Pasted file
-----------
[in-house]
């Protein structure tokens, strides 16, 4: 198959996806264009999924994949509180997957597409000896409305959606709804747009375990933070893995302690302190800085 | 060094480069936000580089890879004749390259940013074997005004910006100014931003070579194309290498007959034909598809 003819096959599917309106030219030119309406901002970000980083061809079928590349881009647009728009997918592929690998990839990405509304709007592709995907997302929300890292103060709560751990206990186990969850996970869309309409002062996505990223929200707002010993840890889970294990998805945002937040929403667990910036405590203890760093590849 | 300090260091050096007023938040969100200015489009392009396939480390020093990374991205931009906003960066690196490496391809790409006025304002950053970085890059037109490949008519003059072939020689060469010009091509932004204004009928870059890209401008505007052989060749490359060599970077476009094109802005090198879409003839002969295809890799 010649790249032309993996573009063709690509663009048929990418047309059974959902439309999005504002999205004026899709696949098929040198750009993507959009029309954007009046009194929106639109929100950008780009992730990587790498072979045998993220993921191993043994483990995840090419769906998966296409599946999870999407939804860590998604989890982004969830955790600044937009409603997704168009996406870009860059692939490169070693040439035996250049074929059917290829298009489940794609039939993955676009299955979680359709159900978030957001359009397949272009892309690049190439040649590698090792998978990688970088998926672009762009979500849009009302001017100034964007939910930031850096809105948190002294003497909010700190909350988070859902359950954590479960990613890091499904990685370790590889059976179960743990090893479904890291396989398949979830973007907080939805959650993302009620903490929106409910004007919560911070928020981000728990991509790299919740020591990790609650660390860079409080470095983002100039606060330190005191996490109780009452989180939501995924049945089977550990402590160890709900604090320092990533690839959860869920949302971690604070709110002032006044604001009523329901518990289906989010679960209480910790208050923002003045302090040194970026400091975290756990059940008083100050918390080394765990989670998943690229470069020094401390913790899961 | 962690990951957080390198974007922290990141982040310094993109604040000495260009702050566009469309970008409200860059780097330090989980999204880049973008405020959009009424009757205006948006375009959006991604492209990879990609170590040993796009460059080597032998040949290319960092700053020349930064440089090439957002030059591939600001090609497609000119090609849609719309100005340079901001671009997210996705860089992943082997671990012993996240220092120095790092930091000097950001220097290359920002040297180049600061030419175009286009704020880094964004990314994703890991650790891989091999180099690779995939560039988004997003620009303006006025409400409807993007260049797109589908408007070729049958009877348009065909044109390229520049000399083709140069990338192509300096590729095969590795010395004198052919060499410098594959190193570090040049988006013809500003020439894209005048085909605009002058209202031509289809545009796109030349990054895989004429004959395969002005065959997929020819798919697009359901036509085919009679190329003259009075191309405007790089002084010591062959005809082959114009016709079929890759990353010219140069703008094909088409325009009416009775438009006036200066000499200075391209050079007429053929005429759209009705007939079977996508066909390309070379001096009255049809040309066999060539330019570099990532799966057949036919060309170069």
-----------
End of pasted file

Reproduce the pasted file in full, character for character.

[in-house]
């Protein structure tokens, strides 16, 4: 198959996806264009999924994949509180997957597409000896409305959606709804747009375990933070893995302690302190800085 | 060094480069936000580089890879004749390259940013074997005004910006100014931003070579194309290498007959034909598809 003819096959599917309106030219030119309406901002970000980083061809079928590349881009647009728009997918592929690998990839990405509304709007592709995907997302929300890292103060709560751990206990186990969850996970869309309409002062996505990223929200707002010993840890889970294990998805945002937040929403667990910036405590203890760093590849 | 300090260091050096007023938040969100200015489009392009396939480390020093990374991205931009906003960066690196490496391809790409006025304002950053970085890059037109490949008519003059072939020689060469010009091509932004204004009928870059890209401008505007052989060749490359060599970077476009094109802005090198879409003839002969295809890799 010649790249032309993996573009063709690509663009048929990418047309059974959902439309999005504002999205004026899709696949098929040198750009993507959009029309954007009046009194929106639109929100950008780009992730990587790498072979045998993220993921191993043994483990995840090419769906998966296409599946999870999407939804860590998604989890982004969830955790600044937009409603997704168009996406870009860059692939490169070693040439035996250049074929059917290829298009489940794609039939993955676009299955979680359709159900978030957001359009397949272009892309690049190439040649590698090792998978990688970088998926672009762009979500849009009302001017100034964007939910930031850096809105948190002294003497909010700190909350988070859902359950954590479960990613890091499904990685370790590889059976179960743990090893479904890291396989398949979830973007907080939805959650993302009620903490929106409910004007919560911070928020981000728990991509790299919740020591990790609650660390860079409080470095983002100039606060330190005191996490109780009452989180939501995924049945089977550990402590160890709900604090320092990533690839959860869920949302971690604070709110002032006044604001009523329901518990289906989010679960209480910790208050923002003045302090040194970026400091975290756990059940008083100050918390080394765990989670998943690229470069020094401390913790899961 | 962690990951957080390198974007922290990141982040310094993109604040000495260009702050566009469309970008409200860059780097330090989980999204880049973008405020959009009424009757205006948006375009959006991604492209990879990609170590040993796009460059080597032998040949290319960092700053020349930064440089090439957002030059591939600001090609497609000119090609849609719309100005340079901001671009997210996705860089992943082997671990012993996240220092120095790092930091000097950001220097290359920002040297180049600061030419175009286009704020880094964004990314994703890991650790891989091999180099690779995939560039988004997003620009303006006025409400409807993007260049797109589908408007070729049958009877348009065909044109390229520049000399083709140069990338192509300096590729095969590795010395004198052919060499410098594959190193570090040049988006013809500003020439894209005048085909605009002058209202031509289809545009796109030349990054895989004429004959395969002005065959997929020819798919697009359901036509085919009679190329003259009075191309405007790089002084010591062959005809082959114009016709079929890759990353010219140069703008094909088409325009009416009775438009006036200066000499200075391209050079007429053929005429759209009705007939079977996508066909390309070379001096009255049809040309066999060539330019570099990532799966057949036919060309170069």